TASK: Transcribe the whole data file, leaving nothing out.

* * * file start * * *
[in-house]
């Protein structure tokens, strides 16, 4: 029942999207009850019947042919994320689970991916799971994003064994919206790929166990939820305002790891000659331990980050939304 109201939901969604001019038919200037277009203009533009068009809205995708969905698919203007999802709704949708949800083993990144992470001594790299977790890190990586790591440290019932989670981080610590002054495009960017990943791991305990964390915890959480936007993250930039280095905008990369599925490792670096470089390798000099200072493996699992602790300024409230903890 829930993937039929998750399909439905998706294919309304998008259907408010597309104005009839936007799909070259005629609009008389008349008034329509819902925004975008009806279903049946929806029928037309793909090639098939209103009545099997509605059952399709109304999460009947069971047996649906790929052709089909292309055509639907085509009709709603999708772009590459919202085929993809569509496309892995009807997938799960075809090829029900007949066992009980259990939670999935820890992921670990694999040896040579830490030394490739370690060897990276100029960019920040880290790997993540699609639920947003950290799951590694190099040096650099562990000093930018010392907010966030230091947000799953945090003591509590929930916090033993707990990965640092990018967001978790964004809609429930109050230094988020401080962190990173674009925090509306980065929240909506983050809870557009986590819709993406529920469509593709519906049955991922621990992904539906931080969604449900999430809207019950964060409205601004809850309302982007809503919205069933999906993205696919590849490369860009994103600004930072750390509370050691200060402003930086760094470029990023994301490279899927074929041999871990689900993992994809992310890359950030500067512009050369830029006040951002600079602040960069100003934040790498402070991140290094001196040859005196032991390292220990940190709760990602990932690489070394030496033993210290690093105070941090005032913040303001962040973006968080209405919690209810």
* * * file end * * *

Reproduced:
[in-house]
């Protein structure tokens, strides 16, 4: 029942999207009850019947042919994320689970991916799971994003064994919206790929166990939820305002790891000659331990980050939304 109201939901969604001019038919200037277009203009533009068009809205995708969905698919203007999802709704949708949800083993990144992470001594790299977790890190990586790591440290019932989670981080610590002054495009960017990943791991305990964390915890959480936007993250930039280095905008990369599925490792670096470089390798000099200072493996699992602790300024409230903890 829930993937039929998750399909439905998706294919309304998008259907408010597309104005009839936007799909070259005629609009008389008349008034329509819902925004975008009806279903049946929806029928037309793909090639098939209103009545099997509605059952399709109304999460009947069971047996649906790929052709089909292309055509639907085509009709709603999708772009590459919202085929993809569509496309892995009807997938799960075809090829029900007949066992009980259990939670999935820890992921670990694999040896040579830490030394490739370690060897990276100029960019920040880290790997993540699609639920947003950290799951590694190099040096650099562990000093930018010392907010966030230091947000799953945090003591509590929930916090033993707990990965640092990018967001978790964004809609429930109050230094988020401080962190990173674009925090509306980065929240909506983050809870557009986590819709993406529920469509593709519906049955991922621990992904539906931080969604449900999430809207019950964060409205601004809850309302982007809503919205069933999906993205696919590849490369860009994103600004930072750390509370050691200060402003930086760094470029990023994301490279899927074929041999871990689900993992994809992310890359950030500067512009050369830029006040951002600079602040960069100003934040790498402070991140290094001196040859005196032991390292220990940190709760990602990932690489070394030496033993210290690093105070941090005032913040303001962040973006968080209405919690209810």